Activation of the phosphosignaling protein CheY. I. Analysis of the phosphorylated conformation by 19F NMR and protein engineering
CheY, the 14-kDa response regulator protein of the Escherichia coli chemotaxis pathway, is activated by phosphorylation of Asp57. In order to probe the structural changes associated with activation, an approach which combines 19F NMR, protein engineering, and the known crystal structure of one conformer has been utilized. This first of two papers examines the effects of Mg(II) binding and phosphorylation on the conformation of CheY. The molecule was selectively labeled at its six phenylalanine positions by incorporation of 4-fluorophenylalanine, which yielded no significant effect on activity. One of these 19F probe positions monitored the vicinity of Lys109, which forms a salt bridge to Asp57 in the apoprotein and has been proposed to act as a structural "switch" in activation. 19F NMR chemical shift studies of the labeled protein revealed that the binding of the cofactor Mg(II) triggered local structural changes in the activation site, but did not perturb the probe of the Lys109 region. The structural changes associated with phosphorylation were then examined, utilizing acetyl phosphate to chemically generate phsopho-CheY during NMR acquisition. Phosphorylation triggered a long-range conformational change extending from the activation site to a cluster of 4 phenylalanine residues at the other end of the molecule. However, phosphorylation did not perturb the probe of Lys109. The observed phosphorylated conformer is proposed to be the first step in the activation of CheY; later steps appear to perturb Lys109, as evidenced in the following paper. Together these results may give insight into the activation of other prokaryotic response regulators.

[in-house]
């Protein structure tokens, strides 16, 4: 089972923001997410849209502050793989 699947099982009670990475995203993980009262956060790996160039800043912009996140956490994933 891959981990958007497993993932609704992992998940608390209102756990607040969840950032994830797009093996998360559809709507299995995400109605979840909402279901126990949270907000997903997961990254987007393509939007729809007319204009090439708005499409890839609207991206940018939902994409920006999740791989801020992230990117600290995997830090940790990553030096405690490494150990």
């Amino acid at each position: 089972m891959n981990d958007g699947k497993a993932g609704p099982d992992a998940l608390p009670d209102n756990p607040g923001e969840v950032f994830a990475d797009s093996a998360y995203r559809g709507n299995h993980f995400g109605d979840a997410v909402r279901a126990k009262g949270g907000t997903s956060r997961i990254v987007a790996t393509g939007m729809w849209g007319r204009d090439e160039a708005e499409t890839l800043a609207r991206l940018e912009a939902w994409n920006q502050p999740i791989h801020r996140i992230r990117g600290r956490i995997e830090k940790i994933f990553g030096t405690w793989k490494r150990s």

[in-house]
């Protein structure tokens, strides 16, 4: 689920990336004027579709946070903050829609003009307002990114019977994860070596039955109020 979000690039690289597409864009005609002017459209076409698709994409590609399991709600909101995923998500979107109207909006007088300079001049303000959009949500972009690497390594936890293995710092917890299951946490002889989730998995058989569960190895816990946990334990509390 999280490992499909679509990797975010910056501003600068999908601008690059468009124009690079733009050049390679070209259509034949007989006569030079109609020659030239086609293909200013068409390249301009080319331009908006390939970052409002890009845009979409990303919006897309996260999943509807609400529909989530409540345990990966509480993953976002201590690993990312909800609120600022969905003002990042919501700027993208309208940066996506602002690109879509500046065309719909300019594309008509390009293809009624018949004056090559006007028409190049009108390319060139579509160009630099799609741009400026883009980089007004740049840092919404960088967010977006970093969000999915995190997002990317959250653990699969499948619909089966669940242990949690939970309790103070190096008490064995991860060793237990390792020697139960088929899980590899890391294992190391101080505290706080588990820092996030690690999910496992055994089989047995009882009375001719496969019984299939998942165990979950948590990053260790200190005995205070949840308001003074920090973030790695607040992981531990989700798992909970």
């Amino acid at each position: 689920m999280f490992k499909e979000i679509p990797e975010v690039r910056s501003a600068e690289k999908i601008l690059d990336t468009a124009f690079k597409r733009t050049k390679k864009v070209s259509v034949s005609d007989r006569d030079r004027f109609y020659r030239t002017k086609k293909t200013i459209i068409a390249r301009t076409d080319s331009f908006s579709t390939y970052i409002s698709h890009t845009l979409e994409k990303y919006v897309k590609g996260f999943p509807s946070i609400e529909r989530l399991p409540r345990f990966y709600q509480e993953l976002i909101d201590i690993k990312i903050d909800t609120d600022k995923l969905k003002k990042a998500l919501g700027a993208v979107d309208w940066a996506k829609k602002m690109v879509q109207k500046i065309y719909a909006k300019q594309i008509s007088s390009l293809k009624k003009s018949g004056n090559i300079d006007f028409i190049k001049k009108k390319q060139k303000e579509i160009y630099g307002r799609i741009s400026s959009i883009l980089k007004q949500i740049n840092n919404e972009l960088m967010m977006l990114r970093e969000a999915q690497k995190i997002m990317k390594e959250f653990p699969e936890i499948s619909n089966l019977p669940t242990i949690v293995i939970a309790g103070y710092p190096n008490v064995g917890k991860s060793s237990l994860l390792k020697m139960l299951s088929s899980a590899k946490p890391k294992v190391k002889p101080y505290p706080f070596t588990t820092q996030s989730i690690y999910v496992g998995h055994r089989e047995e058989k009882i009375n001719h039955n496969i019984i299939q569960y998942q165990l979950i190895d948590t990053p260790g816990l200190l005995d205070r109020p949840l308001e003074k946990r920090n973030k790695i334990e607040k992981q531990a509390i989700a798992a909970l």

Additional InformationCopyright © 1993 by the American Society for Biochemistry and Molecular Biology. (Received for publication, November 30, 1992, and in revised form, March 4, 1993) We are indebted to Dr. Karl Volz (University of Illinois) for the generous gift of CheY coordinates prior to publication; to Drs. Rick Dahlquist, Phil Matsumura, Karl Volz, and Ann Stock for helpful discussions; and to Stephen Chervitz for comments on the manuscript. This work was supported by National Institutes of Health Grants GM40731 (to J.J.F.) and A119296 (to M.I.S.), and by National Research Service Award Fellowship A107798 (to R.B.B.). The costs of publication of this article were defrayed in part by the payment of page charges. This article must therefore be hereby marked "advertisement" in accordance with 18 U.S.C. Section 1734 solely to indicate this fact.
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